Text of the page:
Just days after hearing Lime Cordiale’s hit song “Robbery” for the first time, I found myself scrolling through the band’s list of upcoming performances, and was shocked to learn that they were coming to my workplace – the O2 Academy Oxford – in two weeks. Owing to the popularity and acclaim of the band’s most recent full-length album, 14 Steps to a Better You, it was no surprise that tickets were sold out and that all bar shifts for the night were already taken. Thankfully, I had the world’s best bosses (shoutout to Rob and Ben!), and they had a ticket waiting for me at the box office.
I initially listened to Lime Cordiale at the recommendation of a friend, with whom I spent an hour debating whether it was cor-di-AL or cor-jull (I was wrong, it’s cor-di-AL). Founded in 2009 in sunny Sydney, Australia, by brothers Oliver (“Oli”) and Louis Leimbach, Lime Cordiale released their first full album, Permanent Vacation, eight years later in 2017. Like most of Lime Cordiale’s music, Permanent Vacation combines elements of pop, rock, jazz, and indie, exploring the intersection of various genres. With an eye for eclecticism, the band has also released music with Idris Elba (give their 2022 EP Cordi Elba a listen!).
I arrived at the O2 slightly earlier than necessary, and had the fortune of running into what I presumed (from their oh-so-Aussie mullets) was the band. Indeed, the gaggle of guys strolling down Cowley Road were none other than Lime Cordiale! We had a pleasant chat as they told me about their time touring and I told them about my visa woes—lucky guys, I know. I left excited to see the laid-back group of normal-t-shirt-wearing friends I had met moments ago take to the stage. What I wasn’t expecting, however, was a band in multicoloured cowboy suits jumping up and down, dancing arm-in-arm, kazoos in hand. KAZOOS!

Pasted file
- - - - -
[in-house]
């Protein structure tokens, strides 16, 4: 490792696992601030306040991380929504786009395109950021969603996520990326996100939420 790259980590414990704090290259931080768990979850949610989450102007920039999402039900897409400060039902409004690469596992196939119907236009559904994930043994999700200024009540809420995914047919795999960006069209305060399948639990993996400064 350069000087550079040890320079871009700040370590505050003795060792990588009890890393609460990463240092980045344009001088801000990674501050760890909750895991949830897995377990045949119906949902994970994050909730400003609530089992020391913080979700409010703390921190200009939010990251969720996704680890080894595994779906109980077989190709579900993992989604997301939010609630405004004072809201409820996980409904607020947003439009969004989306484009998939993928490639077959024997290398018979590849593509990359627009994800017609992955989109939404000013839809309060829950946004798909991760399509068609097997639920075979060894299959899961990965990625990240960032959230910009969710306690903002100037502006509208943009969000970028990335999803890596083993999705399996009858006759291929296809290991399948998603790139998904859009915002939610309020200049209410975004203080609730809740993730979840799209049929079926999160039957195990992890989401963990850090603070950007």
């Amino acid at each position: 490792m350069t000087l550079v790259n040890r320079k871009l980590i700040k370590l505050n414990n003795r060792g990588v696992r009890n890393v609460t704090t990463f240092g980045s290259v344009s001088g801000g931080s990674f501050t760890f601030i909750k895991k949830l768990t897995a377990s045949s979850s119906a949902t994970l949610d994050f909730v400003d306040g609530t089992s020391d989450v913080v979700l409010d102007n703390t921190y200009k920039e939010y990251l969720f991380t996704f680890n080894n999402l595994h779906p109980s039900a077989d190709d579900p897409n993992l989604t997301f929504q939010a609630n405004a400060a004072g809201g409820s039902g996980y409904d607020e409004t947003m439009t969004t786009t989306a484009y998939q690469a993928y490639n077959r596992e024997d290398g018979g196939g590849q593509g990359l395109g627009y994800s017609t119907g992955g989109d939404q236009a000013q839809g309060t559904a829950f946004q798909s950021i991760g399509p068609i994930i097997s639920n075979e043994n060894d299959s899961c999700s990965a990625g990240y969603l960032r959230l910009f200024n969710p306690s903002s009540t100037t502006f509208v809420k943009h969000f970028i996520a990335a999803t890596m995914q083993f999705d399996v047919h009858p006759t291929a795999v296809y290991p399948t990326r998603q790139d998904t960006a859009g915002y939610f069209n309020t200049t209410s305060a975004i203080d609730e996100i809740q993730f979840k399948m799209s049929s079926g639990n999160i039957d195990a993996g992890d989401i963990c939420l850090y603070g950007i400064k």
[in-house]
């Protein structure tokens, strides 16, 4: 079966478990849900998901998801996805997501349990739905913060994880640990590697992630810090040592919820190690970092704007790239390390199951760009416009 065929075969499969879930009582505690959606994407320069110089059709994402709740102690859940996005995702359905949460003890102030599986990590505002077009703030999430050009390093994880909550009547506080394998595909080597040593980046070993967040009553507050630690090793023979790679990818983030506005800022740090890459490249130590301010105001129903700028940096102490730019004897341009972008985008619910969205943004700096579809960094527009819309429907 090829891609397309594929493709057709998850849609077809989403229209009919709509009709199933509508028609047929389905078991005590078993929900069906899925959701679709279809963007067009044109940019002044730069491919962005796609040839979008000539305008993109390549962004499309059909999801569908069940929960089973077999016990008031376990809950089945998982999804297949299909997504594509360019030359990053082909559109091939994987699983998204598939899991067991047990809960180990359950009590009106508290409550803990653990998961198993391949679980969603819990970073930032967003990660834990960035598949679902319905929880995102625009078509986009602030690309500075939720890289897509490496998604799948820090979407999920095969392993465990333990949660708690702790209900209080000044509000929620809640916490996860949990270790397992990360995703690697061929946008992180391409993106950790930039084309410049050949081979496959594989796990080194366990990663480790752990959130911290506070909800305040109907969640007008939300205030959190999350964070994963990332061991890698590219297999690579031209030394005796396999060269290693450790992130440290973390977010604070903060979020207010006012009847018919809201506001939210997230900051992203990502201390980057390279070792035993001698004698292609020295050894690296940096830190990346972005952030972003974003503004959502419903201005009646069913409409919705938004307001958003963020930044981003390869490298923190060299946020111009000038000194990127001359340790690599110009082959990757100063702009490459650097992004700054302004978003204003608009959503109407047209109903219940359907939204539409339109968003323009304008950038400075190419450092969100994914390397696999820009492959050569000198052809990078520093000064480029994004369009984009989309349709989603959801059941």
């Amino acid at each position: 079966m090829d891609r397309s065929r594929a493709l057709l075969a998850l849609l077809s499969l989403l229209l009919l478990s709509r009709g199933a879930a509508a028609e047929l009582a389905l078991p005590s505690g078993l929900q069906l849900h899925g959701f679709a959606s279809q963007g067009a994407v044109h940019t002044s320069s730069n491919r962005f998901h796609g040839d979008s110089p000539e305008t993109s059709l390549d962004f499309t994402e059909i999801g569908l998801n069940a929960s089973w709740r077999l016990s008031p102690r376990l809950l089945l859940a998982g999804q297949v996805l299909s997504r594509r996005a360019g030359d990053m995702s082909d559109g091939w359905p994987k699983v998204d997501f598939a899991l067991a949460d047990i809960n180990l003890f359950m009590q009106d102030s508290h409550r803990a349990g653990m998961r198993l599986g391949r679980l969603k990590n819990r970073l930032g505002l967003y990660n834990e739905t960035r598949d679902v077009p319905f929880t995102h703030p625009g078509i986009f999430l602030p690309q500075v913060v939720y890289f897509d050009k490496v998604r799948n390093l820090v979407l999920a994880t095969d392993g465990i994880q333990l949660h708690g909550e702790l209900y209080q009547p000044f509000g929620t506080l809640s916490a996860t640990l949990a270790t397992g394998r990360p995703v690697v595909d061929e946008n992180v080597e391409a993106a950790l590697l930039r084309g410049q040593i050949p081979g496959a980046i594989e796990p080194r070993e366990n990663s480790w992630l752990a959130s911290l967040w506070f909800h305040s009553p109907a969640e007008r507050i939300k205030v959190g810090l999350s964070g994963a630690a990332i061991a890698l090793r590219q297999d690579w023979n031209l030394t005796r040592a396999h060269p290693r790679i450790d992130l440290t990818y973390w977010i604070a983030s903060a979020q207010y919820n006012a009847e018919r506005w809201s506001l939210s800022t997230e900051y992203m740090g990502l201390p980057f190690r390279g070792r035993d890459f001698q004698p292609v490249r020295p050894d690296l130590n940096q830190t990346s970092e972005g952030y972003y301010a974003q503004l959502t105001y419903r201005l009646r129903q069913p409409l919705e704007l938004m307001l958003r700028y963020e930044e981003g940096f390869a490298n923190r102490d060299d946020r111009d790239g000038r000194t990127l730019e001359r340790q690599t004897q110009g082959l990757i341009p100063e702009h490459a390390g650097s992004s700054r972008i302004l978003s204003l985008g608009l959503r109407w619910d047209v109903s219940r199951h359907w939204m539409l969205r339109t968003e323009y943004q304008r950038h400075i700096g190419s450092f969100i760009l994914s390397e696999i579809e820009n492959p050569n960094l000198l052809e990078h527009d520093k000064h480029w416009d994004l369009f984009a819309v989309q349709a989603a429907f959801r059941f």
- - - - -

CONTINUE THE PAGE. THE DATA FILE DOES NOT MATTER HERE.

Hydrating with bottles of San Miguel in the steamy venue, Lime Cordiale goofed around in a concert as impressive in its theatrics as in its sound. Featuring James Jennings on drums, Felix Bornholdt on keys, and Nicholas (“Nicky”) Polovineo on trombone and guitar, songs like “Money”, “Robbery”, and “Temper Temper” had the audience singing and dancing. Mixing instruments like the trombone and kazoo with more traditional rock elements created an unmistakably Aussie pop.
Moments between songs were filled with jokes and call-and-responses. From Louis and Oli’s attempts to pronounce their last name in German accents to the occasional “yeehaw!”, I’ve never laughed so loudly in a concert; from what I could see and hear the same was true of everyone else. As the band concluded with “Inappropriate Behaviour”, the atmosphere was humourous and gleeful—the perfect end to an Oxford summer. Sure, I could’ve done without the flying pint at the end (my shirt still smells of Carlsberg), but I appreciated the excitement and absurdity of it all. Heck, I was happy to take part.
On my way out, I ran into Nicky (who can be found on Spotify under the name NIGHTTIME), having a smoke. We chatted about the show and, to my surprise, Nicky asked me about my life as an American at Oxford, even remembering my visa troubles. We had a good laugh about the annoyance of immigration laws, and I thanked him for an incredible show before parting ways. The night had turned me into a lifelong fan. After all, it was a concert filled with incredible talent, incomparable hilarity, and best of all, KAZOOS!